More support to further improve York’s private rented property

City of York Council is offering more support to help landlords further improve standards in the city’s privately rented properties and to adhere to their legal obligations.

Training courses for agents and other private rented sector professionals were held last month on licensing and the management of Houses in Multiple Occupation (HMO) and which followed the successful prosecution of a landlord who hadn’t licensed his HMO. Excellent feedback was received about the course and the council has committed to running more.

Following this success, the council is also running a second course to help landlords address damp and mould and excess cold in properties on 23 March, 1:30pm at West Offices. Damp and mould are the major source of complaints from tenants in York, particularly over the winter months and partly due to the higher proportion of older, energy-inefficient houses.

New river safety information pack launched for schools

A new river safety resource pack for schools has launched this week, having been developed to help reach every child in every school and build an early understanding of the risks of open water.

It’s also been endorsed by a York headteacher who saved a drowning man from the frozen Ouse in 2010.

One of the priorities of the council-commissioned River Safety Action Plan (RoSPA) is to improve education about river safety. Following a campaign devised by York St John University’s Students Union, supported by the partnership, the council has also developed a new information and resources pack for use by schools across the city.

Labour to impose 20 mph speed limits on all roads in York?

In the wake of decisions in London Labour Councillors in York are now advocating, on social media, the introduction of a default 20 mph speed limit across the whole of York.

Crash map York

Labour were accused of sneaking through their proposed “wide area”  20 mph limits when voters last went to the polls in 2011. Their plan was in the small print of a manifesto with most residents never saw.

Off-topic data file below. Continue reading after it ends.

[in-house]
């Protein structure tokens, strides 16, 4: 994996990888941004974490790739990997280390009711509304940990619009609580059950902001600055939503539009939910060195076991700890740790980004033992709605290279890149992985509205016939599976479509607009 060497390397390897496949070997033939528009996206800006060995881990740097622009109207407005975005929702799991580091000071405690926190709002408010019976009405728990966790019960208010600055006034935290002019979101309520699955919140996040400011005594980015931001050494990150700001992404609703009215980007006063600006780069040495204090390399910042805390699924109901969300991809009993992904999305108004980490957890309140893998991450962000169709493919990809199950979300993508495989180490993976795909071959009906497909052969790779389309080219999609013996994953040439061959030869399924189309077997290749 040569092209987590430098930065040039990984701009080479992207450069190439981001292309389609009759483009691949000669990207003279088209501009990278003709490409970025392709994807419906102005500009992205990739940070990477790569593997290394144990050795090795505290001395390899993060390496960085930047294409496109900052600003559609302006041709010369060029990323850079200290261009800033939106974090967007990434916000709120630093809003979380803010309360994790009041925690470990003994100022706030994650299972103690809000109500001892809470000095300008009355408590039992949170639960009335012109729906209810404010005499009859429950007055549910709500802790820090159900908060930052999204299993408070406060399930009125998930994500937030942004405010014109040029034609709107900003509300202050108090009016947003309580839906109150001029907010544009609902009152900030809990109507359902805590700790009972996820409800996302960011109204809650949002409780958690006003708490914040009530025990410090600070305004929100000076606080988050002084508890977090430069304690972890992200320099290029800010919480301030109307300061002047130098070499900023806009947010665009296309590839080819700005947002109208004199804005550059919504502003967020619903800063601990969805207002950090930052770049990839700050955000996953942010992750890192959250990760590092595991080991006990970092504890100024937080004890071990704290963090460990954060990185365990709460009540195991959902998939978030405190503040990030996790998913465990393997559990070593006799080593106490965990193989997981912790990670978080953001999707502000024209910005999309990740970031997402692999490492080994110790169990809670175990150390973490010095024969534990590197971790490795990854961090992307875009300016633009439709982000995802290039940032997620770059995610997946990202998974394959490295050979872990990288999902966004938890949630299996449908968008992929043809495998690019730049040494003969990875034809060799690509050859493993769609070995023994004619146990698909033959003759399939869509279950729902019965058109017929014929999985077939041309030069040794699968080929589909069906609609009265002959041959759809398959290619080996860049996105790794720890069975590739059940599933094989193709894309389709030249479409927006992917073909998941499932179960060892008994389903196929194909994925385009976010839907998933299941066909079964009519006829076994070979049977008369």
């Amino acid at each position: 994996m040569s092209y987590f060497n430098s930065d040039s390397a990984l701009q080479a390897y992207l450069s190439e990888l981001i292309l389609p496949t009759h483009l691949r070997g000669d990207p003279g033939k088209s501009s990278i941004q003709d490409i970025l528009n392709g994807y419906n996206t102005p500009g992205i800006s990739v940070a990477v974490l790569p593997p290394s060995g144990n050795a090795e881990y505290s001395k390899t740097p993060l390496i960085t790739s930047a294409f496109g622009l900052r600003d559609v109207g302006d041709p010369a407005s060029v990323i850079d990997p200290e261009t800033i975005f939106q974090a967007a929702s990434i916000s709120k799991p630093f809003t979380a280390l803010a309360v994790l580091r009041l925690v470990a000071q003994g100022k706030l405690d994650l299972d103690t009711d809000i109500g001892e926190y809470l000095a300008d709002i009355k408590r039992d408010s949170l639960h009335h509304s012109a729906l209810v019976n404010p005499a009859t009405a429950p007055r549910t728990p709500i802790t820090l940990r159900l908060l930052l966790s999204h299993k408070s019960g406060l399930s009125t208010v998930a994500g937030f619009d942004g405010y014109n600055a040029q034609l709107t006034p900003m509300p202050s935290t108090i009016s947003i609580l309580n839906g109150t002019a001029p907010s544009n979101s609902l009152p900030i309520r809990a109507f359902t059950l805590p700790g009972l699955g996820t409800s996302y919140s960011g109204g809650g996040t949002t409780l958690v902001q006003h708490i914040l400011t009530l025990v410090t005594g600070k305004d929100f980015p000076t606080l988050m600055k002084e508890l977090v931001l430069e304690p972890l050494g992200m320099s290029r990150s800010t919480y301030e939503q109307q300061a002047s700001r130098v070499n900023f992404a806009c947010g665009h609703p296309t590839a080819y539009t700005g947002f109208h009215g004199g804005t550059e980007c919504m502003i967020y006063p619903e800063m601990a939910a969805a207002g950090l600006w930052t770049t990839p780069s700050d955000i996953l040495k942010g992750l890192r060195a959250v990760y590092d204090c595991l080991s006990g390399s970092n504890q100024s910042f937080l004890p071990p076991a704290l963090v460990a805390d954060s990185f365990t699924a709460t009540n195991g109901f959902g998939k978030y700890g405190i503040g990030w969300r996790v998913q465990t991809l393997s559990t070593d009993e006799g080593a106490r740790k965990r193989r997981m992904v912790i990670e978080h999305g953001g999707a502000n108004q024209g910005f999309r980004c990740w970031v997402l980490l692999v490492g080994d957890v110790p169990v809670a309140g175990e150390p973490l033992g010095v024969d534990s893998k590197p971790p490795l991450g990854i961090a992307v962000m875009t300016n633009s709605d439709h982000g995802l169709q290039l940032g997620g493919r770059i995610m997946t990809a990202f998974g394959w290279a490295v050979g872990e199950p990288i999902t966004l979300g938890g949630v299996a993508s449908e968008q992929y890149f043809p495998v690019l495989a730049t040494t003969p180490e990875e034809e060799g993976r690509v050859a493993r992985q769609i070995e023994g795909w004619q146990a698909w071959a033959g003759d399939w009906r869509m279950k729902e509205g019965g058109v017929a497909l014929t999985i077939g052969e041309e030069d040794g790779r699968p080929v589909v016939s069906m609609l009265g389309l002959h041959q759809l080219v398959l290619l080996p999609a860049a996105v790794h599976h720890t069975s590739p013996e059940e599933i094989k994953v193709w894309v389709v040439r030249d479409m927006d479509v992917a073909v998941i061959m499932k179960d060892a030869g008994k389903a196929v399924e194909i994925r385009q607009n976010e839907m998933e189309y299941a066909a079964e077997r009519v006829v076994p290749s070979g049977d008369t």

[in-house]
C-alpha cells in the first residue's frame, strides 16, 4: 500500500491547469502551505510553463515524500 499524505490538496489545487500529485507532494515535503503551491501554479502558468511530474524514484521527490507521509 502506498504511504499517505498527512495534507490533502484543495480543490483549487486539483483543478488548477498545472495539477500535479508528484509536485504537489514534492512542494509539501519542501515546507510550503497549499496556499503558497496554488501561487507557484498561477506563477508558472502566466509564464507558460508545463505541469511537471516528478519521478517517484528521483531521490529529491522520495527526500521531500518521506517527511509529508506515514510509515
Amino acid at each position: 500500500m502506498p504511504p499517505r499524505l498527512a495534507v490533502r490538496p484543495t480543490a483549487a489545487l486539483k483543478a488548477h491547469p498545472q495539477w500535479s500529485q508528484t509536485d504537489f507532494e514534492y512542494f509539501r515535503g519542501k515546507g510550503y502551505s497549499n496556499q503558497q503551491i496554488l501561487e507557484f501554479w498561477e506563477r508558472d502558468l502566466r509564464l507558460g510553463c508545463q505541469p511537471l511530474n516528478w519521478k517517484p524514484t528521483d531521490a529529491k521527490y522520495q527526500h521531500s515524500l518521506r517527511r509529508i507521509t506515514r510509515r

Evening standard headline

The scheme in London is apparently aimed at “reducing cycling casualties”. Ironically a previous study in the capital revealed that the introduction of 20 mph limits there had resulted in an increase in average speeds.

 In York, most cycling accidents in result in slight injuries, occur on roads where vehicle speeds are already low and often at road junctions (click for map). Accident levels have reduced in recent years to a total of 144 in 2013 (the last full year for which figures are available) following the introduction of more “off road” cycle tracks. There were no fatalities.

Cycling was 61% safer in 2012 than it was in 2002 (per mile travelled) according to the CTC.

Labour has spent £600,000 on implementing “wide area” 20 mph limits since 2012.

Out of the 535km of roads within York’s Outer Ring Road / A64.

  • 333km (62%) of road are subject to a 20mph limit.
  • 202km (38%) have a speed limit of 30mph or more.

Of the 333km of roads with a 20mph limit, 275km (51% of the total) have been created as 20mph ‘signed only’ limits during the last 3 years.

Prior to this the majority of 20mph limits were traffic calmed 20mph Zones.

The council has refused FOI requests to provide information on “before and after” accident rates on the “signed only” streets in west York or to provide information on the actual effect – if any – that the signs have had on driver speeds.

It is to be hoped that all candidates contesting the Council elections on May 7th will make their policies clear on how cycling can be encouraged and made safer.

 In addition electors need to know which Party’s will extend 20 mph limits and which would focus resources at accident black-spots.